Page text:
In addition to the Tune, Oseberg, and Gokstad boat burials found near Oslo, there have been other Viking ship finds in recent years.  In 1970, a shipwreck was excavated at Klåstad in Vestfold; despite its fragmentary condition, it was later reassembled at the museum in Tønsberg. Another small medieval wreck was excavated at Sørenga, in Oslo’s medieval harbor, and at Sjøvollen in Asker on Oslo fjord’s western side.  Fragments of other vessels were uncovered at Bryggen in Bergen (Christensen, 1982; 24).

Iconography indicates that Viking ships were rigged with a single mast placed amidships and fitted with a square sail until after AD 1400 (Christensen, 1982; 26).  But when did the Vikings adopt the sail? Carvings on the stones in Gotland from AD 700 provide some of the best Scandinavian evidence for sails.  The earliest example of the T-shaped keel (a strong keel is integral to supporting the mast) can be found on the Kvalsund ship from approximately AD 700 (Their, 2003; 184).  To date, the Oseberg and Gokstad vessels are the only Viking ships to retain evidence of rigging.  Oseberg, buried in AD 834, is the oldest.  Mast-steps have been found on these vessels as well as the Skuldelev wrecks from Denmark.  The mast-step, which supported the mast and could stretch to cover as many as half of the frames, replaced the keelson in Viking shipbuilding.  The strength of the mast-steps suggests that the Viking boats were rigged with free standing masts (Roberts, 1990; 124-126).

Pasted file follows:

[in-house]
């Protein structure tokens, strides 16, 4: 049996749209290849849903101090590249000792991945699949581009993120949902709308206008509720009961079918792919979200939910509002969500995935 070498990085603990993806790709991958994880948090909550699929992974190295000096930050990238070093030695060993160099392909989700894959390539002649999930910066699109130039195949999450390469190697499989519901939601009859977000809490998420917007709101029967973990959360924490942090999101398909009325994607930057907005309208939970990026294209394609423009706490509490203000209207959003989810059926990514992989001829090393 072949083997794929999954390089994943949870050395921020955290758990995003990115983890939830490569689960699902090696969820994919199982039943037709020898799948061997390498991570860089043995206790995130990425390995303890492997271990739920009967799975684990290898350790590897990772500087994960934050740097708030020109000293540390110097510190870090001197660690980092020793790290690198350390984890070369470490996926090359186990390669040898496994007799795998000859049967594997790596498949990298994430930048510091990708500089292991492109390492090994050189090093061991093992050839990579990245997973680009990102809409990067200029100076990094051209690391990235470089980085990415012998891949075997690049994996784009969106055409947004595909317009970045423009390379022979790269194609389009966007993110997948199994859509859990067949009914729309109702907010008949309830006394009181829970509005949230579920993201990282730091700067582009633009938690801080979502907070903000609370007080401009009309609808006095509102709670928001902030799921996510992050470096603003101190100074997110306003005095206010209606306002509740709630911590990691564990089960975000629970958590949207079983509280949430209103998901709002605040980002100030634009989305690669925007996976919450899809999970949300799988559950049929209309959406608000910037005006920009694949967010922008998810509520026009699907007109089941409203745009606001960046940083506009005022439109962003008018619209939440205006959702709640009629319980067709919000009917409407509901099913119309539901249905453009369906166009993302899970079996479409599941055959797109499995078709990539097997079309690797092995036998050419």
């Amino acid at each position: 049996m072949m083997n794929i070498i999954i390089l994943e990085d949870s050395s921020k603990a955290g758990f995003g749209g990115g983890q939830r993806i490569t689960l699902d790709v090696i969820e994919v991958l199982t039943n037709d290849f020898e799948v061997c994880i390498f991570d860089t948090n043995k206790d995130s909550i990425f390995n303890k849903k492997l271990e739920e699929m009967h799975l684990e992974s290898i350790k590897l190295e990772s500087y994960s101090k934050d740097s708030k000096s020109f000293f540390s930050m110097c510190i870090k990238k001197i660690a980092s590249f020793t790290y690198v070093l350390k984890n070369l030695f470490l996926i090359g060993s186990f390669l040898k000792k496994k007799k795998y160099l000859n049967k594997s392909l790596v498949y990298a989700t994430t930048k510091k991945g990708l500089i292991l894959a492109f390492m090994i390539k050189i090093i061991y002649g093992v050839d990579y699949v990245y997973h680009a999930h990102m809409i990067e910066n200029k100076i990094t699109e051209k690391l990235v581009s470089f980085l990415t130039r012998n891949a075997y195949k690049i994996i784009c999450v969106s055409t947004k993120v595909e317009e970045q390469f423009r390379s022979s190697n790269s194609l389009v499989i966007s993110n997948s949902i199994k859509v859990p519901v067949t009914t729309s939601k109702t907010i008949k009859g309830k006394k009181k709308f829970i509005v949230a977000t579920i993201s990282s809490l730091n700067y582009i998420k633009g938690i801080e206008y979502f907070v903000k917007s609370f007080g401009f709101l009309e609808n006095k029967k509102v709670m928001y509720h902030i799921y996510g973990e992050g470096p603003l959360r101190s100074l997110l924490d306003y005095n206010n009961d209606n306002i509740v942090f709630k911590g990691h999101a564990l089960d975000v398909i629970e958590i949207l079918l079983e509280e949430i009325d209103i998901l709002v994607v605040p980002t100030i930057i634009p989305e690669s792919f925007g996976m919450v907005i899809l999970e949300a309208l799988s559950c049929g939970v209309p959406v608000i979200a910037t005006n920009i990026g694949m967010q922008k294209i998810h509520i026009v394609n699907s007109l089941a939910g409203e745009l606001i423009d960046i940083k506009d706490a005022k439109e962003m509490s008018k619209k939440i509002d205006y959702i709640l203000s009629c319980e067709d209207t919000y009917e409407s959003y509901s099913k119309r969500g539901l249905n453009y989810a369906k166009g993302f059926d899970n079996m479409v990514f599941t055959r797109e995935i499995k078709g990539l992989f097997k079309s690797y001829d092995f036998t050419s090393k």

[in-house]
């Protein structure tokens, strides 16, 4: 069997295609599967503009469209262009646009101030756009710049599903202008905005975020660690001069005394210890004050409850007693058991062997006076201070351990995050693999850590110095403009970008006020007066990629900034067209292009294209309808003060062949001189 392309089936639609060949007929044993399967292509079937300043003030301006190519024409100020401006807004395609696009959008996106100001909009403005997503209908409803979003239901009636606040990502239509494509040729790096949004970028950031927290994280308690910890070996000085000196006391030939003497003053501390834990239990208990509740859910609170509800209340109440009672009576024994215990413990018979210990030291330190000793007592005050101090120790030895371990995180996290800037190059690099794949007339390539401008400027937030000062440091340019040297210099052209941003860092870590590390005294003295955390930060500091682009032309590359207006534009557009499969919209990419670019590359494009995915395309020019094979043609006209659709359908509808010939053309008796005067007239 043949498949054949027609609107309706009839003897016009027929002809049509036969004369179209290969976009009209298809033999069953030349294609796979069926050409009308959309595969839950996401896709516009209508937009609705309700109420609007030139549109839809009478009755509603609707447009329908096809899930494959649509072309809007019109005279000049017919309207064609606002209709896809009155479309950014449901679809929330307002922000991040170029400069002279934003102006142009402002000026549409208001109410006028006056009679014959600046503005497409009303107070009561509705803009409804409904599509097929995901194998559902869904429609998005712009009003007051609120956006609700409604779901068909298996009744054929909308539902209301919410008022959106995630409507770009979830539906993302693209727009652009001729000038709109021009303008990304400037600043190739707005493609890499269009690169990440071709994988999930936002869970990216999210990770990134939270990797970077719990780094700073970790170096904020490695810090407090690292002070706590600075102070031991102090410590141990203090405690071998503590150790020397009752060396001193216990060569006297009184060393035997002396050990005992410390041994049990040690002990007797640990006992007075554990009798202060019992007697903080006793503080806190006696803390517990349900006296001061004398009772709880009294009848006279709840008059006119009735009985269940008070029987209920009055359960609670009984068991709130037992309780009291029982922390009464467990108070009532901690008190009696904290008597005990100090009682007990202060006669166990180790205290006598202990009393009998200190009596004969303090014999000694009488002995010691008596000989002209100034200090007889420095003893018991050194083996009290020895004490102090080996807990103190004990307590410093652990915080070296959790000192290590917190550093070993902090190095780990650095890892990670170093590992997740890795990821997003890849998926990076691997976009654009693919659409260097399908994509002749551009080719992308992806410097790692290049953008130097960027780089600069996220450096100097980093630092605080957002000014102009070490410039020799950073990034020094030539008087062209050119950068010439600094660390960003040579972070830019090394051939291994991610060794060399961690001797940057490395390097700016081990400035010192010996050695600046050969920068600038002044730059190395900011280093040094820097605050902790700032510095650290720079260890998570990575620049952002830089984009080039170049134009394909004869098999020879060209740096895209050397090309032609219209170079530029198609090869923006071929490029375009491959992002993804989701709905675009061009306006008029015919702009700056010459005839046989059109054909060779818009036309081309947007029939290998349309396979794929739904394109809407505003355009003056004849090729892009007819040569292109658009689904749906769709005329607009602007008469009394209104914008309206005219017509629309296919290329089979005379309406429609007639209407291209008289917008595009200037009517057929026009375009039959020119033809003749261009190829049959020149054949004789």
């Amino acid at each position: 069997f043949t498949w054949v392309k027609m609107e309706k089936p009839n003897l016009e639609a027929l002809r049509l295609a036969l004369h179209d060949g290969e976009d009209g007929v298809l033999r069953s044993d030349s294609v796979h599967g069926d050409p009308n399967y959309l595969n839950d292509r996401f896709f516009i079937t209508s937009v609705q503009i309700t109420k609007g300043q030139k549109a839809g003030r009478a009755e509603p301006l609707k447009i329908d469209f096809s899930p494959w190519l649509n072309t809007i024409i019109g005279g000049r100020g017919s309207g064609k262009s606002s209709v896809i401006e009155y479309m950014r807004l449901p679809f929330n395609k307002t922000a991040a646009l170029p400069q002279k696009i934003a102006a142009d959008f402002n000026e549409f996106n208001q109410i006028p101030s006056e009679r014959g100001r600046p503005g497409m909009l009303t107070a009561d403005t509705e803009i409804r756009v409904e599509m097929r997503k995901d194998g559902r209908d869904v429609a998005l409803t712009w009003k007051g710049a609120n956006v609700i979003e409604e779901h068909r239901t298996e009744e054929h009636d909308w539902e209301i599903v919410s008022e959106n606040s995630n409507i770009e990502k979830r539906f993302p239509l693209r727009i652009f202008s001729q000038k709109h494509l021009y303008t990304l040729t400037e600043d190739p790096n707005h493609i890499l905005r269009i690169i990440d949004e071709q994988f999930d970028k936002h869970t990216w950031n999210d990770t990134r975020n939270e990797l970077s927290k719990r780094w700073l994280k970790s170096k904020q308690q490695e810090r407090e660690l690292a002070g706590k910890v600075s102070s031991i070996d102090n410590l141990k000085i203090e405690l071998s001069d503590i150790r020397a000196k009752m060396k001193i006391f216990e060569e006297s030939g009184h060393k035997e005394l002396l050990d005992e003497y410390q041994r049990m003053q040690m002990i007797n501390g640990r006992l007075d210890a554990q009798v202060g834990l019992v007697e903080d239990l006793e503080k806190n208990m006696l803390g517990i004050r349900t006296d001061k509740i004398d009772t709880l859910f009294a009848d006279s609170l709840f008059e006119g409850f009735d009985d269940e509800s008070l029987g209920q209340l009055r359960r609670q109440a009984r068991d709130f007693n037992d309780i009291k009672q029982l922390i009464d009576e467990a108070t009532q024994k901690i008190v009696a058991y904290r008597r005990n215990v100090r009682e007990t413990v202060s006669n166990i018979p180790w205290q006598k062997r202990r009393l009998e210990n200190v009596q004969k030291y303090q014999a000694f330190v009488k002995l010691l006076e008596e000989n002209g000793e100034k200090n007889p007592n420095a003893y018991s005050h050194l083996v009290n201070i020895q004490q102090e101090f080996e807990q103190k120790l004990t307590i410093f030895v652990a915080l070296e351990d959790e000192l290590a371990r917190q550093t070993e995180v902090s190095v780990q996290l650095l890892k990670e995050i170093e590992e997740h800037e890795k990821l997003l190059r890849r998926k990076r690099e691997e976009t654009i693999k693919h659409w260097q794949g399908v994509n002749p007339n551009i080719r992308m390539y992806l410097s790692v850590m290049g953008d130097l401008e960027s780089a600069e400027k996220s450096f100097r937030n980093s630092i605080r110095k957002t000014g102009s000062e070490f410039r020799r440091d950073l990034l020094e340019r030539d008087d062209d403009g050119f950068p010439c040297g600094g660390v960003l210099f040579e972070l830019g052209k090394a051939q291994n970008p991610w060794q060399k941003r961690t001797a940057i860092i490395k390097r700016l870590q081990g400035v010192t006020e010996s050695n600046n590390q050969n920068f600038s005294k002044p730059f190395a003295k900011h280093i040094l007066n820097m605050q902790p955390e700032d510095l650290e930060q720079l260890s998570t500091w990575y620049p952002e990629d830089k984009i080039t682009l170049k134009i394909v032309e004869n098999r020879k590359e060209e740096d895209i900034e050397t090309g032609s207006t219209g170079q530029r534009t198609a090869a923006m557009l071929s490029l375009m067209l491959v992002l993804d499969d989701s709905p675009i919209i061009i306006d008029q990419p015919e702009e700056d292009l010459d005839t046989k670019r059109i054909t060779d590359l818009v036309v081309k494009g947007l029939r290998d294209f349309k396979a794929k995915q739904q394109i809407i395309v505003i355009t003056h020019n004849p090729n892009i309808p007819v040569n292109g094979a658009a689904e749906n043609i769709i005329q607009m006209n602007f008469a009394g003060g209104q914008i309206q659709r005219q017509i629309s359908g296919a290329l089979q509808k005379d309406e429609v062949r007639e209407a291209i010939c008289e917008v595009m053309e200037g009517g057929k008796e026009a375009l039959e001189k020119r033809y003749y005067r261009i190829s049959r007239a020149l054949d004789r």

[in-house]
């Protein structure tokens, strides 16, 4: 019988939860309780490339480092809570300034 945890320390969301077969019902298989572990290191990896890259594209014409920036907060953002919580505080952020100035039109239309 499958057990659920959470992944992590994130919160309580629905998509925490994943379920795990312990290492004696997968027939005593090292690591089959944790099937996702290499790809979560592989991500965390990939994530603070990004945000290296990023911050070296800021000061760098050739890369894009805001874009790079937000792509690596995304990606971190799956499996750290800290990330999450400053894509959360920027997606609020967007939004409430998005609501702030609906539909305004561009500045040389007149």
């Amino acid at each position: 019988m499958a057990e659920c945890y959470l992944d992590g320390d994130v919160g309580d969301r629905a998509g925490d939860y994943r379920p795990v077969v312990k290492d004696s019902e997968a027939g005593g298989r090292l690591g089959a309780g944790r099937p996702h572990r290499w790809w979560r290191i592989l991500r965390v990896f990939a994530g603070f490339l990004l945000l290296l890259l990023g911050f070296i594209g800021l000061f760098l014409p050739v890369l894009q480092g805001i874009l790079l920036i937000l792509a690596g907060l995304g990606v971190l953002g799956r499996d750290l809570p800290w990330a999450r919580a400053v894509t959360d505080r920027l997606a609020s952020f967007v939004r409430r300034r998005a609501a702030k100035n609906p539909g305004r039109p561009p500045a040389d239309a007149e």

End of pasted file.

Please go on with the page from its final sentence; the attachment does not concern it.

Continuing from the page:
Laced Boats

The laced boats of Scandinavia, sometimes called sewn boats, consist of overlapping clinker-style wooden planks.  Laced boats have been found in Norway, Sweden, Finland, Denmark, and Estonia.  In general, widespread use of these vessels predates the 4th century AD.   In some parts of Scandinavia, laced vessels existed side by side with the riveted clinker hulls, likely due to specialized function or lack of iron nails (Westerdah, 1985).